If you’ve been keeping up with my continuous stream of photos on facebook, you would understand why I’ve been rather negligent on updating my blog. I’ve been too busy having adventures to write about them so Richard Burton may be proud but I think it’s time for me to take a step back and summarize some of my experiences, since traveling in this part of the world is different. “If we stop moving and try to explain everything, we truly die; if we pause, if we take our gaze off the shimmering horizon for an instant, if we abandon the path in order to reflect or to plot our silly course, we go into exile” -Richard Burton This whole trip evolved into something different than I planned when I booked my flights and I’ve been living one day at a time, planning by path based on what I’ve heard from others and what countries pique my curiosity. Since this trip is probably my last venture before getting my PhD and potentially entering real life, I’ve been moving fast, trying to survey the land in hopes of finding a place that speaks to me. I know you can’t claim to know a city or a place after a few hours, nose buried in a map as you follow the well-trodden tourist pilgrim path. Since I’ve been spending only 1-2 days in each city, that’s kind of what I have been doing. But I’ve also made a point to get lost, meet locals (or at least current residents of a city), sample the street food and most importantly, absorb the energy of a place. It’s amazing how quickly you can get a general feel of a place, and admittedly, first impressions may not be perfectly accurate, but I think they can lead some insights to the spirit of a place that isn’t easily captured in photographs. Since I’m so behind on my writing, I doubt I’ll be able to catch up on entries from everywhere so here’s some of the things that stuck out about each country and followed by commonalities for this area in general. I entered the area through Slovenia, the wealthiest country of ex-Yugoslavia who escaped the socialist empire relatively unscathed, both economically and psychologically. Slovenians share a café culture like the rest of the Balkans but you can see a spunk and an intelligent sparkle in their eyes that is largely absent in the faces of countries hit harder by the war. In Serbia and Bosnia, wrinkles create craters in the faces of people whose only source of daily solace and pleasure is found chain-smoking cigarettes and nursing sludgy Turkish coffee. Serbia even created their own trademark caffeinated beverage, a milky espresso, to make drinking coffee occupy a larger portion of the day. In Slovenia, I also didn’t hear any of the catchy but excessively mindless “techno-folk” that entertain Zagreb and Belgrade club goers. Even I found it impossible to resist their bouncy beats but it became a guilty pleasure once my Croatian friend started translating the lyrics, something along the lines of “I don’t want love, I only want money. If you come to my bedroom, bring your wallet…”. He seemed to think these songs accurately expressed the current priorities of society, “Croatian girls are like this. They are just looking for a rich man to save them”. Slovenia didn’t seem to be as stuck in this desperate sense of helplessness as the other countries, probably due to better educated occupants who were more equipped to help themselves. Next I visited Croatia, which tried desperately to emphasize its European-ness and disassociate with its Yugoslavian past. In Zagreb, you’ll find people sipping cappuccinos in Ban Jelacic Square, instead of Turkish coffee. The 19th century architecture, carefully painted in complementary pastels, racial homogeneity (except for its gypsies) and popular opera all serve to exaggerate the more aristocratic air of this place. According to “Slaughterhouse: Bosnia and the Failure of the War”, even during the war, Zagreb largely lacked any evidence of conflict- no sandbagged buildings, no gun emplacements on the roof of commercial buildings or fixed checkpoints. The city’s occupants look rather happy, filling wide pedestrian streets on the weekend with almost every kid munching on cones of popcorn and roasted chestnuts. Intermission Song of the Moment: Tango– Vatra (a band from Croatia who filmed their music video in Zagreb) As you leave the city, the coast is beautiful but there’s not much evidence of industry, prosperity or much going on. Like its occupants whose dreams are expressed in folk-techno songs, I think the country of Croatia itself is wistfully waiting for the...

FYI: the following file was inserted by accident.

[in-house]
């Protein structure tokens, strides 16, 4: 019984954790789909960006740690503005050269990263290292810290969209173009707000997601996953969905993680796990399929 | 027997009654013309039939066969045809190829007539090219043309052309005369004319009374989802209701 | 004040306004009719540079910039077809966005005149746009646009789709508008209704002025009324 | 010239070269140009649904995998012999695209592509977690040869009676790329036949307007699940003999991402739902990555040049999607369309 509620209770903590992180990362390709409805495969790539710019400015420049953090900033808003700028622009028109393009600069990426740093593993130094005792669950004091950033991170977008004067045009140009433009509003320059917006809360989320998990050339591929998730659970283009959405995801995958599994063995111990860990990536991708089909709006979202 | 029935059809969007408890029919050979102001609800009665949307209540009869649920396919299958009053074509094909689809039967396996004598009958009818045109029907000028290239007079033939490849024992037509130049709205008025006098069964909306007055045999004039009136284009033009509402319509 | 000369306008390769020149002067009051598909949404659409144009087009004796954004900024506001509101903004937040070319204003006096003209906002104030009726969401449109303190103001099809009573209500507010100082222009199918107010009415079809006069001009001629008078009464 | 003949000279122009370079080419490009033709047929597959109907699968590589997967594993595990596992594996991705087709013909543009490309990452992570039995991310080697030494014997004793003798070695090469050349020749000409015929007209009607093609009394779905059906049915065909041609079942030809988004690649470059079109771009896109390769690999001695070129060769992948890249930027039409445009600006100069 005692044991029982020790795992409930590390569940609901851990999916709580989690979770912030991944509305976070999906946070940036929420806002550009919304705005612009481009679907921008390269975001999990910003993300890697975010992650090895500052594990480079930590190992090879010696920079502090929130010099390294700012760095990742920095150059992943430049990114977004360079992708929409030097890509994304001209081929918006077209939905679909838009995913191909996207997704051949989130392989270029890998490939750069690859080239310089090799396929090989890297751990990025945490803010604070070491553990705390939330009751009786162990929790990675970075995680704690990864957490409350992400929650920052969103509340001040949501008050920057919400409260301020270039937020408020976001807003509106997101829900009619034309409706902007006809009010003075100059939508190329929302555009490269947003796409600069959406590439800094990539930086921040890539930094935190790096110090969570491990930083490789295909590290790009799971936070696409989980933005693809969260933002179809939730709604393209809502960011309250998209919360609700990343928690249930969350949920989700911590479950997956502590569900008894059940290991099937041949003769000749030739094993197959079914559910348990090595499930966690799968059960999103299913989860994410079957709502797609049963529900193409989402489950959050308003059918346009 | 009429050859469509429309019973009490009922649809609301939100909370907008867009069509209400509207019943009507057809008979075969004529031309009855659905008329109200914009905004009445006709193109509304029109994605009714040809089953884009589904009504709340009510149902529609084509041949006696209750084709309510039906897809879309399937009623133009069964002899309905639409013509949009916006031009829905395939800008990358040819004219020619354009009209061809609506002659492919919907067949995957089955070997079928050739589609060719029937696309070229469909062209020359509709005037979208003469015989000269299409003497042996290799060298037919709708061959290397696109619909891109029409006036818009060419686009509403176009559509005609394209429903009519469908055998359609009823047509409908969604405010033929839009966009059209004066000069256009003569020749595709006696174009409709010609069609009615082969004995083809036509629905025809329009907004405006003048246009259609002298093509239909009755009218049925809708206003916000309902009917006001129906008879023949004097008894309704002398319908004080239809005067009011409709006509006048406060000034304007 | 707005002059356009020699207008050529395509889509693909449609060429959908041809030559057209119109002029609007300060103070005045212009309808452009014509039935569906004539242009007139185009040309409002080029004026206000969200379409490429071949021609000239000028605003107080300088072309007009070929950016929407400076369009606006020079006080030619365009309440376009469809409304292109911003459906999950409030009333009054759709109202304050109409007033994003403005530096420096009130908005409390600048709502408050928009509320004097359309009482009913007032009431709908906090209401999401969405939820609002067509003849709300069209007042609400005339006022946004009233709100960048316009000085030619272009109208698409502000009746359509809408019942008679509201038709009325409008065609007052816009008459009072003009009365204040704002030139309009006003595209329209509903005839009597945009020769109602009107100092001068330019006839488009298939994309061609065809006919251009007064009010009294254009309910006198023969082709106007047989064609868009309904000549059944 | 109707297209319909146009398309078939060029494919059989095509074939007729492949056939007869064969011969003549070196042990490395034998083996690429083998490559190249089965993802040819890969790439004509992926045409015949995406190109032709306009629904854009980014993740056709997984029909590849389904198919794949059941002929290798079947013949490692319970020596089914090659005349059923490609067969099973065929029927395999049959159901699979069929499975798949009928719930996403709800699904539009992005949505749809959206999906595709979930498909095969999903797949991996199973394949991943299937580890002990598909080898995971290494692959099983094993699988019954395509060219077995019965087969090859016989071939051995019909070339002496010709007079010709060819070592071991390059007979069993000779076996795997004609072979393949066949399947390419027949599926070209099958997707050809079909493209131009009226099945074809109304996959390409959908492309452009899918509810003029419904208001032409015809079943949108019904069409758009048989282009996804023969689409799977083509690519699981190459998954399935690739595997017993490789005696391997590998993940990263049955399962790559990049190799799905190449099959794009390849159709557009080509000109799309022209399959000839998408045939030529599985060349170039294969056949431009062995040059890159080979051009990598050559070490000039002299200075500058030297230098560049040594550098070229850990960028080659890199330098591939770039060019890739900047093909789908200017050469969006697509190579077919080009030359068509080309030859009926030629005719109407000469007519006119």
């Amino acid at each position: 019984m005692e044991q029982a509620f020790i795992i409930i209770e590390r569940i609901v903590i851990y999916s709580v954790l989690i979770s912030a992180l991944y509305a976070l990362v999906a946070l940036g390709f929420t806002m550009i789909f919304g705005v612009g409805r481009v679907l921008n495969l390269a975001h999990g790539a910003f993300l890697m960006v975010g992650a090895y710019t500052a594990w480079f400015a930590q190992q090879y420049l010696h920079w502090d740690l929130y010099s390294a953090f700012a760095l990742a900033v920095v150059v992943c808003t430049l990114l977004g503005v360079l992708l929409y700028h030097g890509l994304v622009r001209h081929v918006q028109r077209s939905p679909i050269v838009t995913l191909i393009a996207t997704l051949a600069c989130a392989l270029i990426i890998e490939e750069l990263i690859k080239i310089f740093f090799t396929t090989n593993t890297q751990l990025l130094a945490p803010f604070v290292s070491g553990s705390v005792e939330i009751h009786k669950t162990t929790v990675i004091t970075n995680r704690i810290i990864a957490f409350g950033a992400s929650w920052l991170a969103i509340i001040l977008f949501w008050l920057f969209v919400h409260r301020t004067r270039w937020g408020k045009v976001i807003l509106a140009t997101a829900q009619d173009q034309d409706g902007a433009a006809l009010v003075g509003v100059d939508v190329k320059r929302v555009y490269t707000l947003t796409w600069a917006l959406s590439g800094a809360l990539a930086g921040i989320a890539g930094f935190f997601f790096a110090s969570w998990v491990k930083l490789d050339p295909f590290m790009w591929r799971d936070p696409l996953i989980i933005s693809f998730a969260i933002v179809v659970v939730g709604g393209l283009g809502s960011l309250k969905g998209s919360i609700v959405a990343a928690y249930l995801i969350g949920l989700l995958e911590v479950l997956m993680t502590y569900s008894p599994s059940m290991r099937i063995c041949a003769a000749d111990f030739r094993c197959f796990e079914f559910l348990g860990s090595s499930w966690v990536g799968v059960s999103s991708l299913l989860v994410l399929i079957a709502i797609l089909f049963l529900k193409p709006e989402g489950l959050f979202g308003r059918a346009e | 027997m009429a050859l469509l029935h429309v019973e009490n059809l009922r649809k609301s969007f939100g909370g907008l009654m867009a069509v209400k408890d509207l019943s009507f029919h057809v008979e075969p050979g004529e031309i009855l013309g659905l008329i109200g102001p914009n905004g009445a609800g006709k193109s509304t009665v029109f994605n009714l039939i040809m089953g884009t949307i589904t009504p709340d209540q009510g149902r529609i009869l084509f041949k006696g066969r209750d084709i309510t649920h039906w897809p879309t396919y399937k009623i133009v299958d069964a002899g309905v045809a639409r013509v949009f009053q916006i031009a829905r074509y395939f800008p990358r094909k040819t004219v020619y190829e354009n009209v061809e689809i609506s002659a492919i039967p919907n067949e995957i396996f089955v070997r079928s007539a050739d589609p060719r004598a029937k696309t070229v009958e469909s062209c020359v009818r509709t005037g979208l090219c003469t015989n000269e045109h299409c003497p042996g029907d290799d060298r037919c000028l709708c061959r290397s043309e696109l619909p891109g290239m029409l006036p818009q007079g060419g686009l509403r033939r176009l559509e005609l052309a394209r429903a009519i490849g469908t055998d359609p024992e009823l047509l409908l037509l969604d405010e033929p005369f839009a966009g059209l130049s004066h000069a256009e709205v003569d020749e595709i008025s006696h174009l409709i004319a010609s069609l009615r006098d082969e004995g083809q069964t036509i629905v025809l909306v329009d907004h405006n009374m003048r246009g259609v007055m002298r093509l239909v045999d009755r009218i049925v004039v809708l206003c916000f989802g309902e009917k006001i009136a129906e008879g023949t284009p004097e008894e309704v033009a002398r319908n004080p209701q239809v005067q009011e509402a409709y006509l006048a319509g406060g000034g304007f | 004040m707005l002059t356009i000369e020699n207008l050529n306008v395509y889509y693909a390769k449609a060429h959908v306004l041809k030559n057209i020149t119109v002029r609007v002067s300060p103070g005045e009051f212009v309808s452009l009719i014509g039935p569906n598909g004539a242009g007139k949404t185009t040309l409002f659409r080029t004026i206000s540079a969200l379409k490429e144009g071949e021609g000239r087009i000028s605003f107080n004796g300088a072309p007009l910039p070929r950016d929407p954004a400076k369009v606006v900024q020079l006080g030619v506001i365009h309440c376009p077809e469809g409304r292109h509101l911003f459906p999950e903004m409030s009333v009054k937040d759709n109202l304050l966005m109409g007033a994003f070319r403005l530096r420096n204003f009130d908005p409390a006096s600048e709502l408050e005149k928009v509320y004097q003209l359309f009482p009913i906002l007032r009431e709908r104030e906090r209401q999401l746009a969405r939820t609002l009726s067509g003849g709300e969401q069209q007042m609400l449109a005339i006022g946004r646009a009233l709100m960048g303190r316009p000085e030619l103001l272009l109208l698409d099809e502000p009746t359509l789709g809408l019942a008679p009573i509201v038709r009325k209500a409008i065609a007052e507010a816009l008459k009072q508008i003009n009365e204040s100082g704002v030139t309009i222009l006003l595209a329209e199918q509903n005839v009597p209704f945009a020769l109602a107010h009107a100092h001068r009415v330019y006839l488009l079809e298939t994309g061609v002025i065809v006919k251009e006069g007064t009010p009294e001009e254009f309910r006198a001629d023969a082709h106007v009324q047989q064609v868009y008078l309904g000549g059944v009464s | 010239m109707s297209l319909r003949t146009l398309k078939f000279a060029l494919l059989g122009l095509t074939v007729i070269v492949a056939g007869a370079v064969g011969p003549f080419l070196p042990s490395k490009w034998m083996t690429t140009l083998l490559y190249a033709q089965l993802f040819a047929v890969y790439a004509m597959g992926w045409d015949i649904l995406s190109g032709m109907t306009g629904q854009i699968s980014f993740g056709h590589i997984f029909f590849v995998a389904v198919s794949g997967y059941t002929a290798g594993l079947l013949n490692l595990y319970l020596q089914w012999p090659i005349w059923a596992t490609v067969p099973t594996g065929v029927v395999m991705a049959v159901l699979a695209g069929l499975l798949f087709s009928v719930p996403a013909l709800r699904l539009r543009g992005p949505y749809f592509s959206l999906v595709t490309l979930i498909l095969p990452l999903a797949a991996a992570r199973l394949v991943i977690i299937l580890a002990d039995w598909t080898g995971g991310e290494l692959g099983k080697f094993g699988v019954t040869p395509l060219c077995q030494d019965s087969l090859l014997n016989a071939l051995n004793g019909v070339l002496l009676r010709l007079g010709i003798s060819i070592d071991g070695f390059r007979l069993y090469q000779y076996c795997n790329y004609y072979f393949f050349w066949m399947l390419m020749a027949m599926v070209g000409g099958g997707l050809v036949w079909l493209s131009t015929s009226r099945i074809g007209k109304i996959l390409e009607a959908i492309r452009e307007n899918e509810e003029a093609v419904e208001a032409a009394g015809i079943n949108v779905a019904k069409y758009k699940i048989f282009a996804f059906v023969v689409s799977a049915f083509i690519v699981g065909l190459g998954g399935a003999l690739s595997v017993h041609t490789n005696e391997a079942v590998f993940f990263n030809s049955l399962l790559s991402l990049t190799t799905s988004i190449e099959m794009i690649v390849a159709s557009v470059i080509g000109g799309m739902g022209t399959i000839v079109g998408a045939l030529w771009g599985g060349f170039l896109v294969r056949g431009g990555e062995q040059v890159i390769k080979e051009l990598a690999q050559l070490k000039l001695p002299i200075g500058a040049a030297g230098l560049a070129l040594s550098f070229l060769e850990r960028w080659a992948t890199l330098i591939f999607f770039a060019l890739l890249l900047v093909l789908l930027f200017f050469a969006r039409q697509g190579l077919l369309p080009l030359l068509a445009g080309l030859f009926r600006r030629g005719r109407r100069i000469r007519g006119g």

Travel in Bosnia & The Balkans Where War Is Not A Distant Memory